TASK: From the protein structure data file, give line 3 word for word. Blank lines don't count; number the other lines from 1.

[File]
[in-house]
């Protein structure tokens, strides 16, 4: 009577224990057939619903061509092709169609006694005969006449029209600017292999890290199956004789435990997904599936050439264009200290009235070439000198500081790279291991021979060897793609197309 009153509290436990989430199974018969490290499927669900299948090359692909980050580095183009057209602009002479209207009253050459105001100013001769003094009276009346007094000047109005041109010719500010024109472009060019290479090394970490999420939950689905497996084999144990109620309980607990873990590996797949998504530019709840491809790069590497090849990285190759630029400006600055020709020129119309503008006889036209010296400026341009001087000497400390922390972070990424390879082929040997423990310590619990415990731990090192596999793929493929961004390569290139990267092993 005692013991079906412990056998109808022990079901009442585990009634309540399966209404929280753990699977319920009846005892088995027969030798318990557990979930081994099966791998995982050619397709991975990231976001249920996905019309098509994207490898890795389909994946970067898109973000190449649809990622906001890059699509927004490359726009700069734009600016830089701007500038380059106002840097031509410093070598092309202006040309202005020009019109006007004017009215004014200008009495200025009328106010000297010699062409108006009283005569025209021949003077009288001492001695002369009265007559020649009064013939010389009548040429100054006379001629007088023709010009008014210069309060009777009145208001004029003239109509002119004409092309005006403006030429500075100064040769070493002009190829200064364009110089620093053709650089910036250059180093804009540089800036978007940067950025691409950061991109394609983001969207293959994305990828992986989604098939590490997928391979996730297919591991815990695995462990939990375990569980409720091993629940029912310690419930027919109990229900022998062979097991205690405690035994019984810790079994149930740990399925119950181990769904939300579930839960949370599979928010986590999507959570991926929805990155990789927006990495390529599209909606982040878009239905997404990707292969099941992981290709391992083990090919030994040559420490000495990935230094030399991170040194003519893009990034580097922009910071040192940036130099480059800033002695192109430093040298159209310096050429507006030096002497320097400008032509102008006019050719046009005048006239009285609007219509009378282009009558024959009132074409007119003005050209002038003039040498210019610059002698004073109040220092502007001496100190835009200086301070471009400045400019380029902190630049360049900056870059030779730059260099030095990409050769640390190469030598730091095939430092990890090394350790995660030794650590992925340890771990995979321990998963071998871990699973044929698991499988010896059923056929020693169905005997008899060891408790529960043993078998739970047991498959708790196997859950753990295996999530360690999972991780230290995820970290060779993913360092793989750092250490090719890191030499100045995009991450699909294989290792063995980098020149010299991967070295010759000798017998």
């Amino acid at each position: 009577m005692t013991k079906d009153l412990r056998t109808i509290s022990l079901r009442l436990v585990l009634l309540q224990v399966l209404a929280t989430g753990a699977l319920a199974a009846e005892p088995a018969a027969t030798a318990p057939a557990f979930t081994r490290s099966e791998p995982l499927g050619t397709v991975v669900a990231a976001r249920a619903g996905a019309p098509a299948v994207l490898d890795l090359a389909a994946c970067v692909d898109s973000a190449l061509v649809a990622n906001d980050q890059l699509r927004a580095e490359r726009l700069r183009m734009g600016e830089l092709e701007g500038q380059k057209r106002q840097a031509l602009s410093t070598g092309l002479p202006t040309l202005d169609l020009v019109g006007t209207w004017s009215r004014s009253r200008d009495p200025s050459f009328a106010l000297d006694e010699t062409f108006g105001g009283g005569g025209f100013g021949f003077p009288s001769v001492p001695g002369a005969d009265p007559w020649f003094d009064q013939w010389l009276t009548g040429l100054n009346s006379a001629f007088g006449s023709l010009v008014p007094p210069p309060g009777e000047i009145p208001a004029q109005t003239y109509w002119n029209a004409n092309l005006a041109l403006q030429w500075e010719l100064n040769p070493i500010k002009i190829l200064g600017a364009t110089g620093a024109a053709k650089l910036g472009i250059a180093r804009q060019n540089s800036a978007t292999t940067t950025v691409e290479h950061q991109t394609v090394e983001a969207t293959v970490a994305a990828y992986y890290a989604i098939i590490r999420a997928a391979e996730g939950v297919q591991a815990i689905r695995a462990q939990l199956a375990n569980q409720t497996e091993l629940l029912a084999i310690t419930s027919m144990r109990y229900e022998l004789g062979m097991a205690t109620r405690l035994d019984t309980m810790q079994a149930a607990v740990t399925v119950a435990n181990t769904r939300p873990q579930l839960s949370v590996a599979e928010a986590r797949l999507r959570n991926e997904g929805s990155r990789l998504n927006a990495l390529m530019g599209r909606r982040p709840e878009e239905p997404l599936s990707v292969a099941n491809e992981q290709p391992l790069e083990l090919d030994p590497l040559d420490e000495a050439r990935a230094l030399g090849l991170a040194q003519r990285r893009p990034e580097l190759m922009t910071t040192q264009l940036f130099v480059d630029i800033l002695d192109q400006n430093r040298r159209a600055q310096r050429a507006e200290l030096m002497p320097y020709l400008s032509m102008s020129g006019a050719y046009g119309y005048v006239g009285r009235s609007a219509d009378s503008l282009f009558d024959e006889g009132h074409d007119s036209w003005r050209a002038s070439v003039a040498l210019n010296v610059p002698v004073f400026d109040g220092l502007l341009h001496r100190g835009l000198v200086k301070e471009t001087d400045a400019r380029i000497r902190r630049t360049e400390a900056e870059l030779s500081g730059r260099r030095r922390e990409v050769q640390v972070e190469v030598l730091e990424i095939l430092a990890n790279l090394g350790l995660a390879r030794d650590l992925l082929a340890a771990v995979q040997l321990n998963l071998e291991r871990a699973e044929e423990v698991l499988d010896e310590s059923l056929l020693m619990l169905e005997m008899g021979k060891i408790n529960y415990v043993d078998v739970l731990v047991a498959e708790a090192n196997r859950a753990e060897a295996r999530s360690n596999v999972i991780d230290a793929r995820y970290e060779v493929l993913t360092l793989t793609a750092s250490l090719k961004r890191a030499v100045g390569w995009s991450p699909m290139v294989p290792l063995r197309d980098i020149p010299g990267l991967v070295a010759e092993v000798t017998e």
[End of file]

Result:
């Amino acid at each position: 009577m005692t013991k079906d009153l412990r056998t109808i509290s022990l079901r009442l436990v585990l009634l309540q224990v399966l209404a929280t989430g753990a699977l319920a199974a009846e005892p088995a018969a027969t030798a318990p057939a557990f979930t081994r490290s099966e791998p995982l499927g050619t397709v991975v669900a990231a976001r249920a619903g996905a019309p098509a299948v994207l490898d890795l090359a389909a994946c970067v692909d898109s973000a190449l061509v649809a990622n906001d980050q890059l699509r927004a580095e490359r726009l700069r183009m734009g600016e830089l092709e701007g500038q380059k057209r106002q840097a031509l602009s410093t070598g092309l002479p202006t040309l202005d169609l020009v019109g006007t209207w004017s009215r004014s009253r200008d009495p200025s050459f009328a106010l000297d006694e010699t062409f108006g105001g009283g005569g025209f100013g021949f003077p009288s001769v001492p001695g002369a005969d009265p007559w020649f003094d009064q013939w010389l009276t009548g040429l100054n009346s006379a001629f007088g006449s023709l010009v008014p007094p210069p309060g009777e000047i009145p208001a004029q109005t003239y109509w002119n029209a004409n092309l005006a041109l403006q030429w500075e010719l100064n040769p070493i500010k002009i190829l200064g600017a364009t110089g620093a024109a053709k650089l910036g472009i250059a180093r804009q060019n540089s800036a978007t292999t940067t950025v691409e290479h950061q991109t394609v090394e983001a969207t293959v970490a994305a990828y992986y890290a989604i098939i590490r999420a997928a391979e996730g939950v297919q591991a815990i689905r695995a462990q939990l199956a375990n569980q409720t497996e091993l629940l029912a084999i310690t419930s027919m144990r109990y229900e022998l004789g062979m097991a205690t109620r405690l035994d019984t309980m810790q079994a149930a607990v740990t399925v119950a435990n181990t769904r939300p873990q579930l839960s949370v590996a599979e928010a986590r797949l999507r959570n991926e997904g929805s990155r990789l998504n927006a990495l390529m530019g599209r909606r982040p709840e878009e239905p997404l599936s990707v292969a099941n491809e992981q290709p391992l790069e083990l090919d030994p590497l040559d420490e000495a050439r990935a230094l030399g090849l991170a040194q003519r990285r893009p990034e580097l190759m922009t910071t040192q264009l940036f130099v480059d630029i800033l002695d192109q400006n430093r040298r159209a600055q310096r050429a507006e200290l030096m002497p320097y020709l400008s032509m102008s020129g006019a050719y046009g119309y005048v006239g009285r009235s609007a219509d009378s503008l282009f009558d024959e006889g009132h074409d007119s036209w003005r050209a002038s070439v003039a040498l210019n010296v610059p002698v004073f400026d109040g220092l502007l341009h001496r100190g835009l000198v200086k301070e471009t001087d400045a400019r380029i000497r902190r630049t360049e400390a900056e870059l030779s500081g730059r260099r030095r922390e990409v050769q640390v972070e190469v030598l730091e990424i095939l430092a990890n790279l090394g350790l995660a390879r030794d650590l992925l082929a340890a771990v995979q040997l321990n998963l071998e291991r871990a699973e044929e423990v698991l499988d010896e310590s059923l056929l020693m619990l169905e005997m008899g021979k060891i408790n529960y415990v043993d078998v739970l731990v047991a498959e708790a090192n196997r859950a753990e060897a295996r999530s360690n596999v999972i991780d230290a793929r995820y970290e060779v493929l993913t360092l793989t793609a750092s250490l090719k961004r890191a030499v100045g390569w995009s991450p699909m290139v294989p290792l063995r197309d980098i020149p010299g990267l991967v070295a010759e092993v000798t017998e």